jeb bush george w. bush
Then-Texas governor and presidential candidate George W. Bush (L) and his brother, then-Florida governor Jeb Bush (R) answer questions from the press after touring Metropolitan Ministries in Tampa on June 25. In 2015 the roles are flipped, with George W. Bush acting as a booster for his younger brother, who is running for president. WSJ reports that the fraternal duo appeared at a private fundraiser Reuters/CWL/TB/WS

Former President George W. Bush appeared with his brother Jeb at a private fundraiser on Monday, where he told a crowd of around 150 backers that the former Florida Gov. would win the Latino vote, the WSJ reports . The fundraiser follows reports that Jeb! is tightening his belt. He’s slashed staff salaries and refocusing resources after he burned through 85 percent of his fundraising. How did brother George pitch Jeb to his political investors? By promising them the Latino vote, a crucial commodity for the eventual Republican nominee.

“Jeb is going to win the Latino vote,” George said at the Hilton Americas-Houston in Texas. “It’s going to be essential that we not ignore the Latino vote or irritate the Latino vote.”

Republicans haven’t ignored the Latino vote in this cycle. Jeb started his campaign with Spanish-language songs and introductions to his Mexican-American wife and children. Cuban American Senator Marco Rubio, started his campaign at Freedom Tower where thousands of refugees entered the U.S. (not his parents, who were economic migrants.)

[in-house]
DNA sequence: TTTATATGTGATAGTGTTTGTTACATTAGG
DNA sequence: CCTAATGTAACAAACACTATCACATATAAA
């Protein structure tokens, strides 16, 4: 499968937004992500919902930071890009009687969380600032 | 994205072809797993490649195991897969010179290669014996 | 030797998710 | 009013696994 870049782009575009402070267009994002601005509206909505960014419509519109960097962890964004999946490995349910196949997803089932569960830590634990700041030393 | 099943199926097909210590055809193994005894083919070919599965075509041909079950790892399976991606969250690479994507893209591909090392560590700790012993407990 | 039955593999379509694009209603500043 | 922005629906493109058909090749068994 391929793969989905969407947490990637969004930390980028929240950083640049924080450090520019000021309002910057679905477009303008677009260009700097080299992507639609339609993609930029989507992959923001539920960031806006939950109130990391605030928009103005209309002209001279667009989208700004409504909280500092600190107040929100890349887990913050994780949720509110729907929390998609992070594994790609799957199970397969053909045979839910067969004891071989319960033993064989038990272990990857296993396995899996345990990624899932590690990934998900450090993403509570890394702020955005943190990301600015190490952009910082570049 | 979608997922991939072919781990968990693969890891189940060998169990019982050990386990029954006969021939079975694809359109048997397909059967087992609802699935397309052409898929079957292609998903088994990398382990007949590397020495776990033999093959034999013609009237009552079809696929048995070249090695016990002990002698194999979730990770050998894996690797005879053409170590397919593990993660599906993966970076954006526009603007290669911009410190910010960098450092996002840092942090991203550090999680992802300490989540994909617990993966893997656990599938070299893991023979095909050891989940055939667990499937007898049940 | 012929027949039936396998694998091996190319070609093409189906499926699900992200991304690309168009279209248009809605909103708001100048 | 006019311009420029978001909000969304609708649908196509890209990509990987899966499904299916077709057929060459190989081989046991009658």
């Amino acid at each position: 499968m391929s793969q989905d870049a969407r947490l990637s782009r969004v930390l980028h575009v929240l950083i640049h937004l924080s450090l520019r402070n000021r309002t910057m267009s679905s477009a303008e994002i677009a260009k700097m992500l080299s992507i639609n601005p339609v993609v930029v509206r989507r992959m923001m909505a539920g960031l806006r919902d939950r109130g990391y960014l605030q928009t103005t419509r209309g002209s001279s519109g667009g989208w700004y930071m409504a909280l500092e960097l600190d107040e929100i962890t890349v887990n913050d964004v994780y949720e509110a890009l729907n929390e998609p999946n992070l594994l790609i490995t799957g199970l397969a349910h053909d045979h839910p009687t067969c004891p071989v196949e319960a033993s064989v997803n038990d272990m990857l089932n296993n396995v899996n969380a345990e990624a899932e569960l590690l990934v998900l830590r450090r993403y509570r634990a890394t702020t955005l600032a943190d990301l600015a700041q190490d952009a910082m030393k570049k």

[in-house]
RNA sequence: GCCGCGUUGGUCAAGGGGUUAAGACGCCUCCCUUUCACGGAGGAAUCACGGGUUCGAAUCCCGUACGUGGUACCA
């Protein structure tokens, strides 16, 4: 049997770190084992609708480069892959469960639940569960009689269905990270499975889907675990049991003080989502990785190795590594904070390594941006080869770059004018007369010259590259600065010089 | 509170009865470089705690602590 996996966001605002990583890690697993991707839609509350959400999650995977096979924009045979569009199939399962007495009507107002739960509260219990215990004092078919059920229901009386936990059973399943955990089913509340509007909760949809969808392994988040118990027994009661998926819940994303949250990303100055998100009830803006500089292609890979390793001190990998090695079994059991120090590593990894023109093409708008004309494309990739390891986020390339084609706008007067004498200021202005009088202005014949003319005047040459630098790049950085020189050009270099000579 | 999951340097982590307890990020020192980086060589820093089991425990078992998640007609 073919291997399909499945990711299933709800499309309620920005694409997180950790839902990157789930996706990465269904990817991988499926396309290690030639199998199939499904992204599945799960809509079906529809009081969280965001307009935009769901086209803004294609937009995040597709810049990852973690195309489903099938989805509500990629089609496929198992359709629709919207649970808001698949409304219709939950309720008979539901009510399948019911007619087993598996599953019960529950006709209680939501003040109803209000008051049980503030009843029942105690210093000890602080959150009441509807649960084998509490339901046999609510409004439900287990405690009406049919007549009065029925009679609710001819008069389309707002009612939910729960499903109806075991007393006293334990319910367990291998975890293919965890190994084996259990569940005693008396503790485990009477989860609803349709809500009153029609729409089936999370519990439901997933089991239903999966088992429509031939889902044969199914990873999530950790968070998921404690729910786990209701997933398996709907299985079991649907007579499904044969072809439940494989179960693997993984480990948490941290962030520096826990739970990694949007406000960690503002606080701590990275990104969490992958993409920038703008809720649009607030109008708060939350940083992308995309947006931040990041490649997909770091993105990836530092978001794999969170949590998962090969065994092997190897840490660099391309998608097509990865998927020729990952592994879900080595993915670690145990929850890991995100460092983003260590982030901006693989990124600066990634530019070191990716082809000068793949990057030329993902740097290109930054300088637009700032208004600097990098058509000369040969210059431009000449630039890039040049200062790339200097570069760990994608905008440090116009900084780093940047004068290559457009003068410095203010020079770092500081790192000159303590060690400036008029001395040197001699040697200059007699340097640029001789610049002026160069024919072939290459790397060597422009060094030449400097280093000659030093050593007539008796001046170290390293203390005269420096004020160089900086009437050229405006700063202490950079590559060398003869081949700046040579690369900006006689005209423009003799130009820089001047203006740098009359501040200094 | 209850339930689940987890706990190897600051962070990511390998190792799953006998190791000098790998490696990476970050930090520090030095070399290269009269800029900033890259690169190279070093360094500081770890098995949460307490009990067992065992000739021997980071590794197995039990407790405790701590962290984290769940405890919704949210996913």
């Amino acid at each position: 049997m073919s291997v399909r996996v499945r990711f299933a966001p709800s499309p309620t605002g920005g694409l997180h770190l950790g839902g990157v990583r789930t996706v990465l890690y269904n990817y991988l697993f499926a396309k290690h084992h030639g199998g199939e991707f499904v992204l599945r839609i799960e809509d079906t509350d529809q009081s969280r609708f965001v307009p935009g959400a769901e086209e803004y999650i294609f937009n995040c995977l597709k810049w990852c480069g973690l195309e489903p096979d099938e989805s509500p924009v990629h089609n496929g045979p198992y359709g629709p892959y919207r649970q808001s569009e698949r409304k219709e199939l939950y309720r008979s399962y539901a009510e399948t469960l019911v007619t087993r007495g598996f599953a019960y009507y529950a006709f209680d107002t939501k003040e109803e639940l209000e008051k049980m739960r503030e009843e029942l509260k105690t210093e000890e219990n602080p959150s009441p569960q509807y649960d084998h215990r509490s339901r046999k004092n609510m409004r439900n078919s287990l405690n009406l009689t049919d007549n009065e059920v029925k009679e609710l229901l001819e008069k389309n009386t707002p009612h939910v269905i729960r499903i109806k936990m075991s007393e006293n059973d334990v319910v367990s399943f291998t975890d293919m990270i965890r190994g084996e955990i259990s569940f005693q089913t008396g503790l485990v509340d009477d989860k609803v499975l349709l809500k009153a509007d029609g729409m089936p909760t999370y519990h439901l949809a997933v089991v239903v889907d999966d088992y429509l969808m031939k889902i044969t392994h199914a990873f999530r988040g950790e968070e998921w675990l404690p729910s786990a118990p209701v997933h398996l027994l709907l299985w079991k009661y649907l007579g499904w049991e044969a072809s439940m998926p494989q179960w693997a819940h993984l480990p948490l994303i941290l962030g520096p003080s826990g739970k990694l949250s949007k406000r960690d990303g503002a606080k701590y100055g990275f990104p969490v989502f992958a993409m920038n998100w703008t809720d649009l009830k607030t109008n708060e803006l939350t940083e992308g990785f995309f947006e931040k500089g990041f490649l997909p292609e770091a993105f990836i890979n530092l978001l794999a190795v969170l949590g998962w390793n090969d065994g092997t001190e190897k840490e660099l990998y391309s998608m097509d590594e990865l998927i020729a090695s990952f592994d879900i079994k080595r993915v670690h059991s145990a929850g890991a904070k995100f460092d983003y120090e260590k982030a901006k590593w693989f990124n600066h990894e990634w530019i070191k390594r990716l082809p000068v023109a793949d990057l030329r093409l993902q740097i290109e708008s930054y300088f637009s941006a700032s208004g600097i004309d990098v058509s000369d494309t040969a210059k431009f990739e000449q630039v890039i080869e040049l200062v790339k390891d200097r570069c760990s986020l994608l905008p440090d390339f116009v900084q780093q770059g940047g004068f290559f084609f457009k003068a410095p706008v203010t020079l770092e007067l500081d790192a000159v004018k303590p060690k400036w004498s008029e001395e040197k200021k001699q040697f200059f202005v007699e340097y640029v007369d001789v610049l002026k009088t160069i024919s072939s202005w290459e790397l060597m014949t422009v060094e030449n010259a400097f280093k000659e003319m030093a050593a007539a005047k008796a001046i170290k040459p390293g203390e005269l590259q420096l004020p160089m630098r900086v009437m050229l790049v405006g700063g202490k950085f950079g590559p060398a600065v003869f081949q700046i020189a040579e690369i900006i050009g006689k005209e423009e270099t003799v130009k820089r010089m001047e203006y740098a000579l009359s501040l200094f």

Neither has Donald Trump, who told Mexican immigrants that “some of them are good people,” but that the rest were bringing “crime” and “rape.” Even honest attempts to compliment Latinos have gone awry, e.g. Kasich’s Latina maid anecdote.

George W’s support has been a blessing and a curse for Jeb. Back-door campaigning by his brother has probably helped with fundraising and endorsements. But Jeb has also had to defend his brother’s less palatable adventures in Iraq.

Jeb can learn a thing or two about the Latino vote from George, who won 40-44 percent of the Latino vote in 2014, according to Pew. That’s about what Republican analysts predict will be needed to win the general election in 2016, and significantly more than Mitt Romney secured in 2012 (27 percent).

If Latinos are an important pathway to the Republican primary, Marco Rubio and Jeb Bush may have the best chance. But would they be able to patch things up with Latino voters after such an ugly Republican primary? Let us know what you think in the comments below.

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